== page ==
The Rolling Stones? Maybe. But they were a product of The Beatles, weren’t they? The Beatles changed the world, and then the Rolling Stones made a lot of money by being the opposite of The Beatles. Anyhow, we will have to see how they are remembered after they quit playing, and right now that looks like it will never happen. Anyhow, name me another band after them that has the same mass appeal that Sinatra, The Beatles or Elvis enjoyed. Naturally, if you are a younger person, you won’t understand what I am talking about because you never saw the cultural dominance that I am referring to.


In art: Pablo Picasso had an impact that can’t be understood by people today. He was the first Modern Art Star, and the most important. I heard once that a young man who wanted to become an artist approached Picasso as he was enjoying a meal. He showed Pablo his artwork, and so Pablo scribbled something on his lunch receipt for the guy. This paid for the kid’s art school education.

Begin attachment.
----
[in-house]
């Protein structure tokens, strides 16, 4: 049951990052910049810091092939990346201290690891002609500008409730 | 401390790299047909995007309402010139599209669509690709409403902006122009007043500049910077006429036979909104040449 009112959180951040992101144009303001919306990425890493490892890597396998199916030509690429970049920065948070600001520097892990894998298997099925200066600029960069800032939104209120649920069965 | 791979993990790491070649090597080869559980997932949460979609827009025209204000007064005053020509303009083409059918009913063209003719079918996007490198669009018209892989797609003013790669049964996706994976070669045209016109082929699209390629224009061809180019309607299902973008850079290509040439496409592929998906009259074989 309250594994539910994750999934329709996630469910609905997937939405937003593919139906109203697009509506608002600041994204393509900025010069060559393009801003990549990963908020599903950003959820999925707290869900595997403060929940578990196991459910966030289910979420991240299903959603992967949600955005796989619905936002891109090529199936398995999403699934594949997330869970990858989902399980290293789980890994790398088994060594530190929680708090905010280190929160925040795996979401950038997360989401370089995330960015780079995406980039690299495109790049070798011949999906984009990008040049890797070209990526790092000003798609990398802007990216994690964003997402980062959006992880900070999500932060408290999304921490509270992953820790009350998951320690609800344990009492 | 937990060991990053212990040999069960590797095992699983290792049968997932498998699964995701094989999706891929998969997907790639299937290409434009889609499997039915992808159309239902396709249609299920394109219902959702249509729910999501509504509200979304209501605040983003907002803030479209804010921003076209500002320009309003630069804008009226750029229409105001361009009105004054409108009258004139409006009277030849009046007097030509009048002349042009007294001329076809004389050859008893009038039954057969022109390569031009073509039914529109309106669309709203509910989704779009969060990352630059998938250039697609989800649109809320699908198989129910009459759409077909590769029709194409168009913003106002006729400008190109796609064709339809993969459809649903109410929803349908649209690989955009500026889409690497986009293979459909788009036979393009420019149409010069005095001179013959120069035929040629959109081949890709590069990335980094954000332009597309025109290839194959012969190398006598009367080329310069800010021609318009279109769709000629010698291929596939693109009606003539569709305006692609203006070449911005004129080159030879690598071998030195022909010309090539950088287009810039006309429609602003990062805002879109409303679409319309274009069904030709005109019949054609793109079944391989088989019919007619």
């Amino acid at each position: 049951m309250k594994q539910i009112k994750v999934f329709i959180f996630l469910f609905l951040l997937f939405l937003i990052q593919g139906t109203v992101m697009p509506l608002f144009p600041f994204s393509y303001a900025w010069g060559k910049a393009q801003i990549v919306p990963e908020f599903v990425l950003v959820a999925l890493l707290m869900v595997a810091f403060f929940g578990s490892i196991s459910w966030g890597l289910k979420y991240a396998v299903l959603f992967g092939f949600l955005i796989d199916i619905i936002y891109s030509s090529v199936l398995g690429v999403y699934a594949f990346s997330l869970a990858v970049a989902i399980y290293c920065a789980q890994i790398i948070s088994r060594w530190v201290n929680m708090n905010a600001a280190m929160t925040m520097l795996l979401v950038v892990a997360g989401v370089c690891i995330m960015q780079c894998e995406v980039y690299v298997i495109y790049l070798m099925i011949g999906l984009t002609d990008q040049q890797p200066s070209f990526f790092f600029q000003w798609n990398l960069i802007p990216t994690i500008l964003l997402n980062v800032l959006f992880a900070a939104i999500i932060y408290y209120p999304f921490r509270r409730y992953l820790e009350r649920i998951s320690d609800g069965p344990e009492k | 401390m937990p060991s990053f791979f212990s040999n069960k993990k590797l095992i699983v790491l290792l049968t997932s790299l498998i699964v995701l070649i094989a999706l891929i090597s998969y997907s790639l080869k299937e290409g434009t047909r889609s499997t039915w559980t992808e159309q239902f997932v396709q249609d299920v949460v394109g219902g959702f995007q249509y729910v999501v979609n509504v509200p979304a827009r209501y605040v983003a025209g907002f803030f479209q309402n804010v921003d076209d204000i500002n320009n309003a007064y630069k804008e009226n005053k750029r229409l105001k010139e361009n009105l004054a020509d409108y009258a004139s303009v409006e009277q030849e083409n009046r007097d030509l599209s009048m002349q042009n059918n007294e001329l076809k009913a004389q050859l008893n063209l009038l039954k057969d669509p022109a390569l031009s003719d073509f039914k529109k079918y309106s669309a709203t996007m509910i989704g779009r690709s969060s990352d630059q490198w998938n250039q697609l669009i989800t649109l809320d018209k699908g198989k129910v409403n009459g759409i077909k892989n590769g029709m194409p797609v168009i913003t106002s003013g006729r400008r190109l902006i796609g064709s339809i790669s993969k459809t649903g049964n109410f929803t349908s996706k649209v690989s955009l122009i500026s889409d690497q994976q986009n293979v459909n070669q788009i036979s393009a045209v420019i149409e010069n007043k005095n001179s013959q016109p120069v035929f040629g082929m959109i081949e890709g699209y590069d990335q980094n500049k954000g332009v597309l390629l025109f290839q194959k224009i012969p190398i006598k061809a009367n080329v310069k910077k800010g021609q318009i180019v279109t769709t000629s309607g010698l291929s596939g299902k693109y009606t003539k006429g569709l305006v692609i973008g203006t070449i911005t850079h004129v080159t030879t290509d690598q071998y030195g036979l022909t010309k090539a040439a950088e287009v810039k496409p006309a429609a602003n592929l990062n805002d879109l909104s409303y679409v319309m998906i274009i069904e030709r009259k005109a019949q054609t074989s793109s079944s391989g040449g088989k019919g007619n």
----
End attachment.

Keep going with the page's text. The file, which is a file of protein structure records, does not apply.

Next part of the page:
Cartoons: Walt Disney, of course. Even though I dislike Disney cartoons, you can’t discount their impact on the culture. I mean, the guy even created his own World! You can’t say that about other cartoonists (even though Tex Avery Land would be a lot of fun to visit!).

I’d like to add Matt Groening to the list since The Simpsons is a true cultural phenomenon but I honestly think his producers have more to do with the Simpsons’ success. In a way, The Simpsons’ success reinforces my theory that we will never see the likes of the Greatest Talents of the 20th century again. The Simpsons is a collaborative work, its success was the result of a big corporation hiring many talented people. It wasn’t the singular vision of one person. You can’t compare the guy to Charles Chaplin. Also, no offense to Mr. Groening, who I admire, but he didn’t change the television medium with The Simpsons, he just helped to create a popular TV program.